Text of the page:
The slightly-forked tail is what distinguishes White Catfish from the various bullhead species. Even though White Catfish are in the same family as bullheads, they have that one, distinctive feature.

Species: White Catfish (Ameiurus catus)
Location: Cosca Lake, Washington, D.C.
Date: July 16, 2015

For most people, a visit to D.C. means history and tours and American nationalism. It meant all of those things to me, too, but it also meant fishing.

After spending a good chunk of time researching where to fish within a reasonable distance of my Maryland hotel room, I settled on my first stop: Cosca Lake.

The urban lake is not easily accessible. It required a long walk from the parking area, and in late July heat, anything more than five feet might as well be the the Bataan Death March.

I arrived on the lawn surrounding the lake and began to setup shop. I only had one rod, so my first bet was a handline baited with a worm while I tied up my one and only rod for the occasion.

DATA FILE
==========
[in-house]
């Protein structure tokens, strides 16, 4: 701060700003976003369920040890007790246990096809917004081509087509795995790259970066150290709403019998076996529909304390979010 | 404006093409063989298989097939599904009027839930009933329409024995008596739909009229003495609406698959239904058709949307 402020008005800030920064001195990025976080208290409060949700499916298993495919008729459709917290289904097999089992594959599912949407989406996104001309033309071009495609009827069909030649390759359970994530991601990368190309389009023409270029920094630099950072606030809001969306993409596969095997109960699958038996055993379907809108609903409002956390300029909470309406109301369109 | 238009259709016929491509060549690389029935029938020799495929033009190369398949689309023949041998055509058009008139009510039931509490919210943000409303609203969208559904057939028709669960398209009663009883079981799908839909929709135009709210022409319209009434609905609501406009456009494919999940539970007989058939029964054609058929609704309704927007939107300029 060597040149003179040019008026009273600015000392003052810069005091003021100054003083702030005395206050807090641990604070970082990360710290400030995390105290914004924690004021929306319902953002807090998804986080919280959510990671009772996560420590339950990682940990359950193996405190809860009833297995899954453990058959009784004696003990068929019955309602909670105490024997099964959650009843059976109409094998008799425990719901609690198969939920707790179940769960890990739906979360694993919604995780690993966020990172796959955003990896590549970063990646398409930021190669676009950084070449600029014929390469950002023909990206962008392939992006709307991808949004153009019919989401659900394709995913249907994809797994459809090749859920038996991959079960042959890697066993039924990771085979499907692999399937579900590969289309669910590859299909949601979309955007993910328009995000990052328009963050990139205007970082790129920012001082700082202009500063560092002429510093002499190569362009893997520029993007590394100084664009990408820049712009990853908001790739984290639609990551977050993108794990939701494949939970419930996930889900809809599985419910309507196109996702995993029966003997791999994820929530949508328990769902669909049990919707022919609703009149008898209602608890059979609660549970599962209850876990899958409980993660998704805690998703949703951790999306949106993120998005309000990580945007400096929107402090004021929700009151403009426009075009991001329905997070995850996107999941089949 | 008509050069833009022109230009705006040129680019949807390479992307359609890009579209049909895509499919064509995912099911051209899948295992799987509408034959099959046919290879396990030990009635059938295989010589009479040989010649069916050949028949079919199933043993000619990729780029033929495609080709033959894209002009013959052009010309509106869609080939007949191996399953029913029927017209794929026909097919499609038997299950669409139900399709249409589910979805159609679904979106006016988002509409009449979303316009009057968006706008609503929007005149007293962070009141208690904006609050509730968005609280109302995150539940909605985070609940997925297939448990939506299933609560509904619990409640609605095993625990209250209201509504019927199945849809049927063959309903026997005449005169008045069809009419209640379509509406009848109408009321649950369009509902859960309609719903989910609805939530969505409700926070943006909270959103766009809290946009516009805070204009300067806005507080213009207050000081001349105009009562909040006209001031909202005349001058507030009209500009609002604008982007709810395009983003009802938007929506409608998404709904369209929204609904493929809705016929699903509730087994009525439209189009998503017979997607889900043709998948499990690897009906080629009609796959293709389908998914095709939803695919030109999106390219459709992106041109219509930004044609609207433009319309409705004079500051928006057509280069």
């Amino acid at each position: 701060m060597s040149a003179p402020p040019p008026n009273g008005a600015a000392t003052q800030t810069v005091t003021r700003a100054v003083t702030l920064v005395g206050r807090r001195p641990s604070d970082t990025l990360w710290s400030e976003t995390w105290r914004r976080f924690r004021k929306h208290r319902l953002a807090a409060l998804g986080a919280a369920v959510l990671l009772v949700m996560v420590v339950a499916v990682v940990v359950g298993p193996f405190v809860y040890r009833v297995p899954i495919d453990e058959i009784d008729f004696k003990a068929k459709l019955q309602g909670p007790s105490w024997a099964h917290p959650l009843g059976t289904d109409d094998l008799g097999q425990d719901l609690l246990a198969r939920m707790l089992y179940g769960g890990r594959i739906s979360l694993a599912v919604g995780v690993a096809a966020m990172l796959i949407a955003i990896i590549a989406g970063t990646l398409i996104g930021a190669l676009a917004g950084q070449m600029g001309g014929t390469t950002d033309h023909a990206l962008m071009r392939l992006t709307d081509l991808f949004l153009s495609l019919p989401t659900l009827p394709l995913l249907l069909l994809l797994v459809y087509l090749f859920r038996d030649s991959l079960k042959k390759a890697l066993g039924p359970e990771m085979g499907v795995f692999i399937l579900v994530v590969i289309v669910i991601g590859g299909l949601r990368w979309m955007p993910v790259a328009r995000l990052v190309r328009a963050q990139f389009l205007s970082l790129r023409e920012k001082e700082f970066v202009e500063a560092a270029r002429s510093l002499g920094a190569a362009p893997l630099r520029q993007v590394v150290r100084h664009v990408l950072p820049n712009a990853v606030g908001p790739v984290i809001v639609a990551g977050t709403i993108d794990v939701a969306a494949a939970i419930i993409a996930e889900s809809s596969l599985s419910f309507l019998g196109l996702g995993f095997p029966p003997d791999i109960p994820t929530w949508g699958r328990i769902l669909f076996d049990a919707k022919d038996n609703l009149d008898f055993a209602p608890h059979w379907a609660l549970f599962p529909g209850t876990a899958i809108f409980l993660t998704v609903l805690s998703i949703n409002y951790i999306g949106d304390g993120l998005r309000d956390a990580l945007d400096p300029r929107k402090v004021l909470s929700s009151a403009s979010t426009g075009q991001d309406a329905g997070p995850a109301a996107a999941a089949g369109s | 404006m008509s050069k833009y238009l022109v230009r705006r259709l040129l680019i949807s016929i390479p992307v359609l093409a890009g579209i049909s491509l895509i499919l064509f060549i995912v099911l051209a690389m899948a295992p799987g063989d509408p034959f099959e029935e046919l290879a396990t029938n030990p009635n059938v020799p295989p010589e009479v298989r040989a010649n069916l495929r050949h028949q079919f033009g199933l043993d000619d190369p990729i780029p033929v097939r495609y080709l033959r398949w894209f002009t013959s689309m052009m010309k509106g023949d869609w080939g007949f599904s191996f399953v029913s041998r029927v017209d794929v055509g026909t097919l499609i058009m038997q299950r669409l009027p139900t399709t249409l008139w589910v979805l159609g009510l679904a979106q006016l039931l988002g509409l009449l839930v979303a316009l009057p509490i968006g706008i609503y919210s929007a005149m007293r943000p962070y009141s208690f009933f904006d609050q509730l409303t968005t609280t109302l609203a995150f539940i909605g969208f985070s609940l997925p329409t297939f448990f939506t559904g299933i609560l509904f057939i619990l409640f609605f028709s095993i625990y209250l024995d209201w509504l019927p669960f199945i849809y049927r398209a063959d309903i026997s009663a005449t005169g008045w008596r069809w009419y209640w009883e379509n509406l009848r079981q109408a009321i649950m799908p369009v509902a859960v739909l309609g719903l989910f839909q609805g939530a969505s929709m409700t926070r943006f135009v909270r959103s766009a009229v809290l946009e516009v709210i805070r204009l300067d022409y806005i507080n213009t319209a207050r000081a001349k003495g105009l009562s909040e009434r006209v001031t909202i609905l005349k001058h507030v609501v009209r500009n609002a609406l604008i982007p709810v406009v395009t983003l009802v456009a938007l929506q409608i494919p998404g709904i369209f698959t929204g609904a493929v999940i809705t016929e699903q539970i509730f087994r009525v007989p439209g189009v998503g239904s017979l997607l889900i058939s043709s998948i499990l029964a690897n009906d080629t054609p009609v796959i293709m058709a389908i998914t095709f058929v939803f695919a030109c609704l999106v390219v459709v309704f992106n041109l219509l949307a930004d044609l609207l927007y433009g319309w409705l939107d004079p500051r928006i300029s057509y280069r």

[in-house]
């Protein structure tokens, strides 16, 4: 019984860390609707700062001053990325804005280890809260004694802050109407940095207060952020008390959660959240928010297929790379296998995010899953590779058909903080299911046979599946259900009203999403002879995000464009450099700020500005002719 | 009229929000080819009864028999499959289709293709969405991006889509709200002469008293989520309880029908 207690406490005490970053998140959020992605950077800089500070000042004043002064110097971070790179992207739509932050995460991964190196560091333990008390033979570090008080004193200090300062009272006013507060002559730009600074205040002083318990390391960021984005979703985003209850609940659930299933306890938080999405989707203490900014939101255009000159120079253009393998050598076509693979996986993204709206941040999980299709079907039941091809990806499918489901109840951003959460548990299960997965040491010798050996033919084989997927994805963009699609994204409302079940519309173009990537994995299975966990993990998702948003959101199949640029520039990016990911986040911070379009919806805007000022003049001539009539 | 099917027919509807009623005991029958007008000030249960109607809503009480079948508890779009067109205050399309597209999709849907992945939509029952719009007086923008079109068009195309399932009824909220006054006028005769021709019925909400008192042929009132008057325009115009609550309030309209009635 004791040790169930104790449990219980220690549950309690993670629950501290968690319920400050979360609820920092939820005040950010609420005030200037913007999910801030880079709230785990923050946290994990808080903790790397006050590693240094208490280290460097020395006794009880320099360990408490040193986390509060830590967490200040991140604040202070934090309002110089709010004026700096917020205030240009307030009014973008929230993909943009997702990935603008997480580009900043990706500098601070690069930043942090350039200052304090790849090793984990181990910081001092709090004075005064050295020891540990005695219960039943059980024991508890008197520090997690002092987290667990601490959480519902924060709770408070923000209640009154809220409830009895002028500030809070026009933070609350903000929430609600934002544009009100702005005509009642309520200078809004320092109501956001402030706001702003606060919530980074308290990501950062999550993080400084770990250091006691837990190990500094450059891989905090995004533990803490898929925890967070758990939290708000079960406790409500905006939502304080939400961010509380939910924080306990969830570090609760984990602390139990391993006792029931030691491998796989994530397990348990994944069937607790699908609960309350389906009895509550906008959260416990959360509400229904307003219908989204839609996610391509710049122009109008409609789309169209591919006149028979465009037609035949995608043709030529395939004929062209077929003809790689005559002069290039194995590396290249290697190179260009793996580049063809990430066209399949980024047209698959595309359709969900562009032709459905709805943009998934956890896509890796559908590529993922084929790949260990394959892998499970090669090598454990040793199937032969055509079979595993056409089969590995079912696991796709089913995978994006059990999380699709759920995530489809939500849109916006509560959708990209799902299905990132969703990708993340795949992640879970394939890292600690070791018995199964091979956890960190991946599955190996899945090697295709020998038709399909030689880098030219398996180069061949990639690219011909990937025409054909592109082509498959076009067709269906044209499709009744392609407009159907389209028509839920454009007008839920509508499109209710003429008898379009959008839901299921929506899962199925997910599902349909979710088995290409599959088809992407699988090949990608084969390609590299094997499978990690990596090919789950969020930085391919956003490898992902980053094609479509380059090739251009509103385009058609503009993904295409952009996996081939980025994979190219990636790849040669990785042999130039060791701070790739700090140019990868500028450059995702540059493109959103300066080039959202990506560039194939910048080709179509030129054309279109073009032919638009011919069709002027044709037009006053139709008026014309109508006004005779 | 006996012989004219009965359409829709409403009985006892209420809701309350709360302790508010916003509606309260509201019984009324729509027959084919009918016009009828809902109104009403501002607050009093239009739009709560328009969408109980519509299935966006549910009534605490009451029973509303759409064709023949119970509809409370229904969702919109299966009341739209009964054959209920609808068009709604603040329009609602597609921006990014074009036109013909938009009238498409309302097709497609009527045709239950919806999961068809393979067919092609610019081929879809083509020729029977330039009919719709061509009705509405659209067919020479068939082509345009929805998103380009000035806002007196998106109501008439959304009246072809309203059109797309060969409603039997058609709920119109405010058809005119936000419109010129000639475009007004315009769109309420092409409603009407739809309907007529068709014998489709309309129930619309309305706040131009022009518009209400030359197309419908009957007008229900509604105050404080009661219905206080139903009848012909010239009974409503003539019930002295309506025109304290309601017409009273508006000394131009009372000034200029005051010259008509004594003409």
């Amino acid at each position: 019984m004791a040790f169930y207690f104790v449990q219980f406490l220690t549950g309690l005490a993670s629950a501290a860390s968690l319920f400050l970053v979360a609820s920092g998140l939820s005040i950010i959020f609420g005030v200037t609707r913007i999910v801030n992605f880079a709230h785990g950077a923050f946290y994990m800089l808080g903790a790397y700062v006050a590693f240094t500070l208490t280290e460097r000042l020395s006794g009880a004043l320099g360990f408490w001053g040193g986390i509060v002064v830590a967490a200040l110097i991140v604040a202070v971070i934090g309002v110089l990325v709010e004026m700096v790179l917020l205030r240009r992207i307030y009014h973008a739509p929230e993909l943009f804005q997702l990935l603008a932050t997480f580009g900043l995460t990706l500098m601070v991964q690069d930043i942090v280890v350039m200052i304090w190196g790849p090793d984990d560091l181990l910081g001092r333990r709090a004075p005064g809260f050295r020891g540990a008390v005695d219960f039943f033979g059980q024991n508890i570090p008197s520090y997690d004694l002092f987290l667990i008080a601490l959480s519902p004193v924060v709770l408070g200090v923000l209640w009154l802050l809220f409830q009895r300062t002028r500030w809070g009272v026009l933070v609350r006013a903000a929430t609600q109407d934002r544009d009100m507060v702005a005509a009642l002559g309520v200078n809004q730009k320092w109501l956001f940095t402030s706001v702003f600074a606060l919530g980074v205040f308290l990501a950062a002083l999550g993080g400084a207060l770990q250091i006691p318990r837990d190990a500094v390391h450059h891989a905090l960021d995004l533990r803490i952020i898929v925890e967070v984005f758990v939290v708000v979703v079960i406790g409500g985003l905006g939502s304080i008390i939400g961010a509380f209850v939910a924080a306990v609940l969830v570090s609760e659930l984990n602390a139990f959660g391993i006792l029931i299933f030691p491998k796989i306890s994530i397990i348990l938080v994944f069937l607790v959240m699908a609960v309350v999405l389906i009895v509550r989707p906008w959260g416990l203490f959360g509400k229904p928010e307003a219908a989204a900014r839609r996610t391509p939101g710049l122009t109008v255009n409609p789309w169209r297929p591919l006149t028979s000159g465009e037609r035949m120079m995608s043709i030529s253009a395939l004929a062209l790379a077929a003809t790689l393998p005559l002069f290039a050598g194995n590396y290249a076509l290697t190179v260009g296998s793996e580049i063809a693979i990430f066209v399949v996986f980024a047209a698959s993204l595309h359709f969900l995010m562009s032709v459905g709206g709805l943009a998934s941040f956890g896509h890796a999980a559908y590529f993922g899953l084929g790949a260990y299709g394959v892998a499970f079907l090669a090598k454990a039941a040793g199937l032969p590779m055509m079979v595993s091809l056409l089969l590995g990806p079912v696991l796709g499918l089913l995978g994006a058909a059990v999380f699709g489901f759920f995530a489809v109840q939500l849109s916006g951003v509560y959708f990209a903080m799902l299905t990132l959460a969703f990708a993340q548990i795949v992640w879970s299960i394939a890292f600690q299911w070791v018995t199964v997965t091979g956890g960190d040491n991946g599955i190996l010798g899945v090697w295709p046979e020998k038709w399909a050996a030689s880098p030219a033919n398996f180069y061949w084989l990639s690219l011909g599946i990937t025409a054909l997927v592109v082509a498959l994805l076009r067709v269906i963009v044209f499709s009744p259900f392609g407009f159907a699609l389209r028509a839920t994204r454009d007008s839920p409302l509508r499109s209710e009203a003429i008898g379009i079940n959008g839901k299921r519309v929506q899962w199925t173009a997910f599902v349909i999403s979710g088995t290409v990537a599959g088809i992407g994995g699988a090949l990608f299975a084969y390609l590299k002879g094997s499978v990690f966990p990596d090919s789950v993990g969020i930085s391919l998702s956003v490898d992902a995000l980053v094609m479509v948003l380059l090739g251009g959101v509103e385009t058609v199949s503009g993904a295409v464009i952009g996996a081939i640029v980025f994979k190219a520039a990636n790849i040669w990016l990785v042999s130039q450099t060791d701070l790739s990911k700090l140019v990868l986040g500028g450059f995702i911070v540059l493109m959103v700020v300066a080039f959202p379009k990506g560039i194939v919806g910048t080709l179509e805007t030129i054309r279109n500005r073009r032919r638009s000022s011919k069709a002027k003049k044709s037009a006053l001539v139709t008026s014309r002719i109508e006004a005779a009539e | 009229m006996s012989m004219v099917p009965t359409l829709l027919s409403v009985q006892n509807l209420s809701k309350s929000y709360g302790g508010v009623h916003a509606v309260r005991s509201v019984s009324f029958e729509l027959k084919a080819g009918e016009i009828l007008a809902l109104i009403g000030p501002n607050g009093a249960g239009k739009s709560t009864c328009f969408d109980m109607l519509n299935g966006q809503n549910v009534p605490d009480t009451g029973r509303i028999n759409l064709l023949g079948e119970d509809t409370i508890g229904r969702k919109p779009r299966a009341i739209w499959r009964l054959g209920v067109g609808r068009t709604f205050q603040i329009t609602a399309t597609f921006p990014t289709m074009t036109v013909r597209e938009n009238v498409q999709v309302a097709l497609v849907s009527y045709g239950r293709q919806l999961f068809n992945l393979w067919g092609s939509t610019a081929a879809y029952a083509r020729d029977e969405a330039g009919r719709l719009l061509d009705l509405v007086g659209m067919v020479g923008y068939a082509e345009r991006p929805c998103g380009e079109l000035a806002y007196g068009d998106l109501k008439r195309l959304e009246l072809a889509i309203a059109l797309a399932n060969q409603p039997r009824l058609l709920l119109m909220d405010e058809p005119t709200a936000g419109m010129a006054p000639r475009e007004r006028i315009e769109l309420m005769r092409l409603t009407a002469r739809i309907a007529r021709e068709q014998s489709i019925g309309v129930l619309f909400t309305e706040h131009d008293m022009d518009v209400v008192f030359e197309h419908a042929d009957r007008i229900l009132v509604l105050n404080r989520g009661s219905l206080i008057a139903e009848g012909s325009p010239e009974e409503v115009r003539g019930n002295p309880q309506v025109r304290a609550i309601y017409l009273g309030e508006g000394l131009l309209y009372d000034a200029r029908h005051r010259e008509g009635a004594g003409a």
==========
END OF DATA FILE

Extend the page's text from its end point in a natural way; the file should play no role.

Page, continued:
Before I even managed to get the tiny jig on my line, the stick I’d tied the handline to started bouncing, and I pulled in what appeared to be a bullhead.

Technically, it was. Just not a Brown or Yellow Bullhead like I’d seen in my native Oregon.  This was a White Bullhead, more commonly called the White Catfish.

Heck yeah! I hadn’t even cast yet, and I had a new species on the board. Sticky, sweaty weather aside, I could tell this day was shaping up nicely.

That is, until some strange dude in absurdly baggy pants came up and kept talking to me while I tried to fish. It was obnoxious, and he was just wrong on every account. After I landed a few Brown Bullhead, I decided to pick up and move to the tiny feeder creek leading into the lake.

#SpeciesQuest // #CaughtOvgard

Read the next entry in #SpeciesQuest here: Species #67 — Warmouth.

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